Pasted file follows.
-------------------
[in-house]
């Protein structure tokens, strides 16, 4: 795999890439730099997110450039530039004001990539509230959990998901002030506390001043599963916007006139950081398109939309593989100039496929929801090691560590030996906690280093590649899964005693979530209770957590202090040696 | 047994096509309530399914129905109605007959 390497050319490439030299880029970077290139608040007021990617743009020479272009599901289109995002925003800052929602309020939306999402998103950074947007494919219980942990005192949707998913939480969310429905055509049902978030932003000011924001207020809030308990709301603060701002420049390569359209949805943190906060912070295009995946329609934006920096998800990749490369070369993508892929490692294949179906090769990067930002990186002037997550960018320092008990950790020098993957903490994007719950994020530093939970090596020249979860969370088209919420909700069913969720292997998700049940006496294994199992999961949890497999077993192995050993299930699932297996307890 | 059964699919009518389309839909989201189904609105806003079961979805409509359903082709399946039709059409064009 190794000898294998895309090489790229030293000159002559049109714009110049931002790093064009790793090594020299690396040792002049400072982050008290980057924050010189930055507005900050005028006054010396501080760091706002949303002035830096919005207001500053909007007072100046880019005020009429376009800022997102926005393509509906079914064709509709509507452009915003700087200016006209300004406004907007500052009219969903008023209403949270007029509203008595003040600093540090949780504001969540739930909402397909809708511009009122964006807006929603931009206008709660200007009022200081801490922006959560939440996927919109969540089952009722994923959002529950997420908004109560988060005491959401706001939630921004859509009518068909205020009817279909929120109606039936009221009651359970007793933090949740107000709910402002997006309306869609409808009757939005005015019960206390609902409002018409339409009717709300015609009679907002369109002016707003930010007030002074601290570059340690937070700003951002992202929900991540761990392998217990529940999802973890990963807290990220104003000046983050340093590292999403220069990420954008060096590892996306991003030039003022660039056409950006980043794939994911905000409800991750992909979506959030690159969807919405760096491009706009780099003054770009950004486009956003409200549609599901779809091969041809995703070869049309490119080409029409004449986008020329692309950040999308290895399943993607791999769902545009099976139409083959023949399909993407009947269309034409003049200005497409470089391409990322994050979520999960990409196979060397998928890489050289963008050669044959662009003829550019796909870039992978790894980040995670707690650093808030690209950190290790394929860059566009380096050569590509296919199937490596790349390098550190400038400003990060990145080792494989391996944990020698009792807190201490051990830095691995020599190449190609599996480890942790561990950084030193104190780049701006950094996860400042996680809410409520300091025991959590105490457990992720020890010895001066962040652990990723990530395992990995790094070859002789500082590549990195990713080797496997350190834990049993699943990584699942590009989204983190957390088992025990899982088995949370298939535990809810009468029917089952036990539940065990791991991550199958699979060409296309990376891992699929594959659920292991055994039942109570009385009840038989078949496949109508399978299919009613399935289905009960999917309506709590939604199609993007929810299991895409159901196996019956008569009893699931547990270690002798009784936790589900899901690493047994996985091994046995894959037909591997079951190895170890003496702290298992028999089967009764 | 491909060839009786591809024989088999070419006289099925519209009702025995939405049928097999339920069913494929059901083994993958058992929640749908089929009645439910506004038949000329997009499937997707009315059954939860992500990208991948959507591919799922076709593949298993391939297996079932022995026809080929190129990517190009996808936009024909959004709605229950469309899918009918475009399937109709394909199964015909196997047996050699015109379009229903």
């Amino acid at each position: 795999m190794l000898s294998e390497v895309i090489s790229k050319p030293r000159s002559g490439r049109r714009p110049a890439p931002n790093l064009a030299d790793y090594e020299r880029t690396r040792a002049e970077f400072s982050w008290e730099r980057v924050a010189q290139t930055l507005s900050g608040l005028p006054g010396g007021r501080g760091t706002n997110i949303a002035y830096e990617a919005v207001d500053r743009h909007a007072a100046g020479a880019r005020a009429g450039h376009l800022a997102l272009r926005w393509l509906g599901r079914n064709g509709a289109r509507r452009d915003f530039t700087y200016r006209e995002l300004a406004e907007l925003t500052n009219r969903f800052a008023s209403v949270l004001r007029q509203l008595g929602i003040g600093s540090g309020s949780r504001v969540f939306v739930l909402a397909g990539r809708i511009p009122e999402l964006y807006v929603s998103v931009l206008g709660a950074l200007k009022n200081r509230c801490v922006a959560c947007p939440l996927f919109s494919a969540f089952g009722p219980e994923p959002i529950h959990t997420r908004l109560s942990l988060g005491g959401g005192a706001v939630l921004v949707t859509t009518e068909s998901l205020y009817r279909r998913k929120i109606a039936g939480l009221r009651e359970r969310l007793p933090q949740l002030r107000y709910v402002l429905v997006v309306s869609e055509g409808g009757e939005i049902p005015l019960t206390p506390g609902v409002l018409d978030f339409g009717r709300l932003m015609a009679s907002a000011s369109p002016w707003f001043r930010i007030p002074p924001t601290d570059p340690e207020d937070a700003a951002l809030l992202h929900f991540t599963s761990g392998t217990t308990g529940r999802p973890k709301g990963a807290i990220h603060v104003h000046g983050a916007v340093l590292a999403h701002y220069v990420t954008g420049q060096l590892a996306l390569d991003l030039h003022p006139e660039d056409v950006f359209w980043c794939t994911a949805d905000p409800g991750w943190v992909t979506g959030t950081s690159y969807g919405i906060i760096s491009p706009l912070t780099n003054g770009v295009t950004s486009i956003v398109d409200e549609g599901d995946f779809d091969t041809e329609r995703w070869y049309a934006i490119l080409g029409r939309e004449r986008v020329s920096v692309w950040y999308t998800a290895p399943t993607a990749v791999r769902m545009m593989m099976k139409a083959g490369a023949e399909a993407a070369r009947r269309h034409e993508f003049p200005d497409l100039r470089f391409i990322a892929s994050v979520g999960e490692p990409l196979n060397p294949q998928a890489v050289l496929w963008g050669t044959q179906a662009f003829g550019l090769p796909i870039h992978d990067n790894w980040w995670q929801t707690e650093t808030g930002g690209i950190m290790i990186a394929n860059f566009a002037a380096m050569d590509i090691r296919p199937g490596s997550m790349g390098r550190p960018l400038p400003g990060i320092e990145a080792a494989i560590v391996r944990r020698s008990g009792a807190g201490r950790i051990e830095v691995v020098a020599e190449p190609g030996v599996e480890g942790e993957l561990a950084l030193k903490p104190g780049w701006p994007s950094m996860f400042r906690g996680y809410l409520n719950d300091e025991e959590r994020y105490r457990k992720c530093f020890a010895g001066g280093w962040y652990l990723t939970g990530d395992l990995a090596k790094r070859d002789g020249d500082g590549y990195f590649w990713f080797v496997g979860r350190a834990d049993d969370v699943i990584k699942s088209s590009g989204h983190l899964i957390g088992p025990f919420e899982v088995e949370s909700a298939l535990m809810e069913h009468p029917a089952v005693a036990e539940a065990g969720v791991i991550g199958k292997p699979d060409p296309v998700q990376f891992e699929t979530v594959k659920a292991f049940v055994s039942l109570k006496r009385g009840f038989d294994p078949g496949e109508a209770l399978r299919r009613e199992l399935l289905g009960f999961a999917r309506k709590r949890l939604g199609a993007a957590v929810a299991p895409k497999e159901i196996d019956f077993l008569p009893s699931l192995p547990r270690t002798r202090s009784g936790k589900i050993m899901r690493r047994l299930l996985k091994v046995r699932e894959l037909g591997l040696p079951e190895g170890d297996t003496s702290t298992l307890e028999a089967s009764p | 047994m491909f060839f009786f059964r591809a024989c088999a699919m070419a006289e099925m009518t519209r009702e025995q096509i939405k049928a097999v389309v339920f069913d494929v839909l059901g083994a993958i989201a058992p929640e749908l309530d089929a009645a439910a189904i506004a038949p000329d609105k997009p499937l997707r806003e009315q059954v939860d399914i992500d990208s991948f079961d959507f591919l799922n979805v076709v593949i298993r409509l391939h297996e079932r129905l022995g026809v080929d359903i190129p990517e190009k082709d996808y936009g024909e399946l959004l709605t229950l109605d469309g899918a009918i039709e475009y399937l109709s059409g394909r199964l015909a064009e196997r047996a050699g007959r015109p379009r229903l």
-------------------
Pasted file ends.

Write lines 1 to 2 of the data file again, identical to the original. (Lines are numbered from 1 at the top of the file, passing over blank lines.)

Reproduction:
[in-house]
């Protein structure tokens, strides 16, 4: 795999890439730099997110450039530039004001990539509230959990998901002030506390001043599963916007006139950081398109939309593989100039496929929801090691560590030996906690280093590649899964005693979530209770957590202090040696 | 047994096509309530399914129905109605007959 390497050319490439030299880029970077290139608040007021990617743009020479272009599901289109995002925003800052929602309020939306999402998103950074947007494919219980942990005192949707998913939480969310429905055509049902978030932003000011924001207020809030308990709301603060701002420049390569359209949805943190906060912070295009995946329609934006920096998800990749490369070369993508892929490692294949179906090769990067930002990186002037997550960018320092008990950790020098993957903490994007719950994020530093939970090596020249979860969370088209919420909700069913969720292997998700049940006496294994199992999961949890497999077993192995050993299930699932297996307890 | 059964699919009518389309839909989201189904609105806003079961979805409509359903082709399946039709059409064009 190794000898294998895309090489790229030293000159002559049109714009110049931002790093064009790793090594020299690396040792002049400072982050008290980057924050010189930055507005900050005028006054010396501080760091706002949303002035830096919005207001500053909007007072100046880019005020009429376009800022997102926005393509509906079914064709509709509507452009915003700087200016006209300004406004907007500052009219969903008023209403949270007029509203008595003040600093540090949780504001969540739930909402397909809708511009009122964006807006929603931009206008709660200007009022200081801490922006959560939440996927919109969540089952009722994923959002529950997420908004109560988060005491959401706001939630921004859509009518068909205020009817279909929120109606039936009221009651359970007793933090949740107000709910402002997006309306869609409808009757939005005015019960206390609902409002018409339409009717709300015609009679907002369109002016707003930010007030002074601290570059340690937070700003951002992202929900991540761990392998217990529940999802973890990963807290990220104003000046983050340093590292999403220069990420954008060096590892996306991003030039003022660039056409950006980043794939994911905000409800991750992909979506959030690159969807919405760096491009706009780099003054770009950004486009956003409200549609599901779809091969041809995703070869049309490119080409029409004449986008020329692309950040999308290895399943993607791999769902545009099976139409083959023949399909993407009947269309034409003049200005497409470089391409990322994050979520999960990409196979060397998928890489050289963008050669044959662009003829550019796909870039992978790894980040995670707690650093808030690209950190290790394929860059566009380096050569590509296919199937490596790349390098550190400038400003990060990145080792494989391996944990020698009792807190201490051990830095691995020599190449190609599996480890942790561990950084030193104190780049701006950094996860400042996680809410409520300091025991959590105490457990992720020890010895001066962040652990990723990530395992990995790094070859002789500082590549990195990713080797496997350190834990049993699943990584699942590009989204983190957390088992025990899982088995949370298939535990809810009468029917089952036990539940065990791991991550199958699979060409296309990376891992699929594959659920292991055994039942109570009385009840038989078949496949109508399978299919009613399935289905009960999917309506709590939604199609993007929810299991895409159901196996019956008569009893699931547990270690002798009784936790589900899901690493047994996985091994046995894959037909591997079951190895170890003496702290298992028999089967009764 | 491909060839009786591809024989088999070419006289099925519209009702025995939405049928097999339920069913494929059901083994993958058992929640749908089929009645439910506004038949000329997009499937997707009315059954939860992500990208991948959507591919799922076709593949298993391939297996079932022995026809080929190129990517190009996808936009024909959004709605229950469309899918009918475009399937109709394909199964015909196997047996050699015109379009229903």